Mazzara has a point. As much as they might want to, Lori and Rick can’t chain their son to a tree. If he’s anything like I was at that age, he’d take every opportunity to break away and find some space of his own. Even if that means almost getting mauled by a drooling walker. Kids will be kids. And no, you should never, ever lock your child in a cell. No matter how irritating he gets.
Cell time is out of the question, but Rick and Lori have been a little… distracted. Some might say that’s understandable, given their marital infidelity, the constant struggle to find food, and the hordes of undead waiting to rip their intestines from their still-twitching corpses. But even under the most stressful circumstances, you want to know where your kid’s at. Otherwise they go the way of Sophia, and you end up having to shoot them in the face. (Bonus tip: Never, ever shoot a child in the face.)
5. When the Going Gets Tough, the Tough Need Daycare
Yes, life can get crazy sometimes. It’s tough looking after your little bundle of joy while still keeping them safe, putting food on the table, and retaining a vestige of your own identity—and even harder when you have to do all those things during the zombie apocalypse. That’s why we’ve seen Rick rely more and more on the help of others. In many ways the band of survivors in The Walking Dead has become a family unit over the last two and a half seasons, and Rick has learned the hard way that it’s sometimes okay to ask for help. So next time you have to collect corpses to burn, just ask someone to keep an eye on junior for you. Asking for help is not a sign of weakness. It’s a sign that you care.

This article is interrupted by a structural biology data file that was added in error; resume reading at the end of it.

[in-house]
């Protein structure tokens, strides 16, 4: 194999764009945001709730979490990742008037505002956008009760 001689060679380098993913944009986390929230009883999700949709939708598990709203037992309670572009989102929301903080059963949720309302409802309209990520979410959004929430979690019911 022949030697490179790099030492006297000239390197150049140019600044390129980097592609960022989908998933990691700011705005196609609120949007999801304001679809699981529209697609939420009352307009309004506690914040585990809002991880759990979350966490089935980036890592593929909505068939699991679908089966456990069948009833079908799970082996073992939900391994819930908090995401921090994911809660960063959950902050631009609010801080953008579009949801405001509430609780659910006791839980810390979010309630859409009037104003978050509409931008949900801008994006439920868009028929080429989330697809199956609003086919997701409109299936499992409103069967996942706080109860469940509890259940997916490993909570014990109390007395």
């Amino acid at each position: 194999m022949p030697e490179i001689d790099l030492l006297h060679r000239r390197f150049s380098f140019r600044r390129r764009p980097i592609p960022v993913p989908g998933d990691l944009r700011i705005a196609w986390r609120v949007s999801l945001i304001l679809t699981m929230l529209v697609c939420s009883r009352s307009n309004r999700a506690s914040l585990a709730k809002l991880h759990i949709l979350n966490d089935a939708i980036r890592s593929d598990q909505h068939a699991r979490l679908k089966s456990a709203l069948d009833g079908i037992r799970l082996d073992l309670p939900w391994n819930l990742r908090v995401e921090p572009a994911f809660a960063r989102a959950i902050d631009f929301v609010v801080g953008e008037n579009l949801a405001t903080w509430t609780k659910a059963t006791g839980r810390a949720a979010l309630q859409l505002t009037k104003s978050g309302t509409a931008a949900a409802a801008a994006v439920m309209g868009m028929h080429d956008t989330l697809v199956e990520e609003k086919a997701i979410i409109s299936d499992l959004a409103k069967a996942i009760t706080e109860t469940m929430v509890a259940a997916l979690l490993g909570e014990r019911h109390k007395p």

6. Bury the Dead and Move On
We hate moving on with our lives. There’s a reason that nostalgia is such a boom industry. But Hershel found out the hard way that you can’t cling to the past. The best thing you can do for yourself, and for your loved ones, is to press forward into the future. He wound up with a barn full of walkers. You might find yourself stuck in a rut or, even worse, you might slow your child’s development. Children change on a daily basis, and they grow up at frightening speed. Don’t fight the tide. Keep challenging them, and broadening their world, and moving forward. Otherwise Old MacDonald might get his head ripped off and his brains sucked out through his ear.
7. It’s Never Okay to Kill Your Mother
When Carl had to shoot Lori to prevent her from turning, many of us breathed a sigh of relief. For the best part of two seasons she’d been the show’s most irritating character, and her death has paved the way for a whole new season of single-parent plot lines. But Carl’s cracked psyche is perhaps the biggest lesson of all. Don’t kill your Mom. Not ever. That never turns out well for anybody.
Of course, we’ll have to wait and see what other parenting lessons The Walking Dead has in store for us. There might be tips on raising siblings in Merle and Daryl’s standoff, or lessons on caring for your grown-up kids as Glenn and Maggie continue to rut like rabbits whenever Hershel turns his back. Or maybe there will just be lots of blood and gore splattered across our screens in a wanton orgy of undead violence. Either way, we’re all living among the zombies now.